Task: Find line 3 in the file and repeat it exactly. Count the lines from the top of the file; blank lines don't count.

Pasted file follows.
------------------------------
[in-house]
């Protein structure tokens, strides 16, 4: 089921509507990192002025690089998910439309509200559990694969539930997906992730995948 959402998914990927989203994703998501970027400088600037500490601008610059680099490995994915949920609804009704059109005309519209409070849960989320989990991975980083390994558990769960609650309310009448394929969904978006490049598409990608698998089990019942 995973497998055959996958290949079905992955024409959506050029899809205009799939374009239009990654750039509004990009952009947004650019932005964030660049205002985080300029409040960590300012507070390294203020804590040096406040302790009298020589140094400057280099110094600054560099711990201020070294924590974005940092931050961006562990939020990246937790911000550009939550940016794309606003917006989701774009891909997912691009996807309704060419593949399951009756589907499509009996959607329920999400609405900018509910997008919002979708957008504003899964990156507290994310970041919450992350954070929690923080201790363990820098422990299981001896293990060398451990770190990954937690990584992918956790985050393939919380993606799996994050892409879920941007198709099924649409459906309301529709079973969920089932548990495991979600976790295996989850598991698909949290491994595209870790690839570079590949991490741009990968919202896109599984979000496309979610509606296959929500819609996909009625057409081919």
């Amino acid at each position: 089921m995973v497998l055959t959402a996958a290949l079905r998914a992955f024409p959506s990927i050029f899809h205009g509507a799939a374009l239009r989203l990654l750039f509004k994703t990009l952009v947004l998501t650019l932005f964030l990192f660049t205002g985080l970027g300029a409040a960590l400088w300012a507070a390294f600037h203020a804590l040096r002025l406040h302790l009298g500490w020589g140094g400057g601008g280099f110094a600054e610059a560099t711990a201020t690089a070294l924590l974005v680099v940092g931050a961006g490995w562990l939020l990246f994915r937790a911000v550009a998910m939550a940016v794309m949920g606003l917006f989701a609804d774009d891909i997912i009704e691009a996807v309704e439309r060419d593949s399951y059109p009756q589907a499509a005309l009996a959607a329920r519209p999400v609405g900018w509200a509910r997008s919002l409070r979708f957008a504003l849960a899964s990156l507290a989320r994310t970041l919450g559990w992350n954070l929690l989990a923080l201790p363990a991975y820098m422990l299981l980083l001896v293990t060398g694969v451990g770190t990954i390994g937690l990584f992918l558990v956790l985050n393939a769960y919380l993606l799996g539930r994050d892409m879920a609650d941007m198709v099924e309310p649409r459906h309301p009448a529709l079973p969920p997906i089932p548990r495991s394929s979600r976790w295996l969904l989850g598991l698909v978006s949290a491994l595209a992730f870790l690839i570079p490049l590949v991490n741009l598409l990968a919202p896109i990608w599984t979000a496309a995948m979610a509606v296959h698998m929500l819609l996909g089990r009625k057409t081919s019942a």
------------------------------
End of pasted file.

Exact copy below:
């Amino acid at each position: 089921m995973v497998l055959t959402a996958a290949l079905r998914a992955f024409p959506s990927i050029f899809h205009g509507a799939a374009l239009r989203l990654l750039f509004k994703t990009l952009v947004l998501t650019l932005f964030l990192f660049t205002g985080l970027g300029a409040a960590l400088w300012a507070a390294f600037h203020a804590l040096r002025l406040h302790l009298g500490w020589g140094g400057g601008g280099f110094a600054e610059a560099t711990a201020t690089a070294l924590l974005v680099v940092g931050a961006g490995w562990l939020l990246f994915r937790a911000v550009a998910m939550a940016v794309m949920g606003l917006f989701a609804d774009d891909i997912i009704e691009a996807v309704e439309r060419d593949s399951y059109p009756q589907a499509a005309l009996a959607a329920r519209p999400v609405g900018w509200a509910r997008s919002l409070r979708f957008a504003l849960a899964s990156l507290a989320r994310t970041l919450g559990w992350n954070l929690l989990a923080l201790p363990a991975y820098m422990l299981l980083l001896v293990t060398g694969v451990g770190t990954i390994g937690l990584f992918l558990v956790l985050n393939a769960y919380l993606l799996g539930r994050d892409m879920a609650d941007m198709v099924e309310p649409r459906h309301p009448a529709l079973p969920p997906i089932p548990r495991s394929s979600r976790w295996l969904l989850g598991l698909v978006s949290a491994l595209a992730f870790l690839i570079p490049l590949v991490n741009l598409l990968a919202p896109i990608w599984t979000a496309a995948m979610a509606v296959h698998m929500l819609l996909g089990r009625k057409t081919s019942a």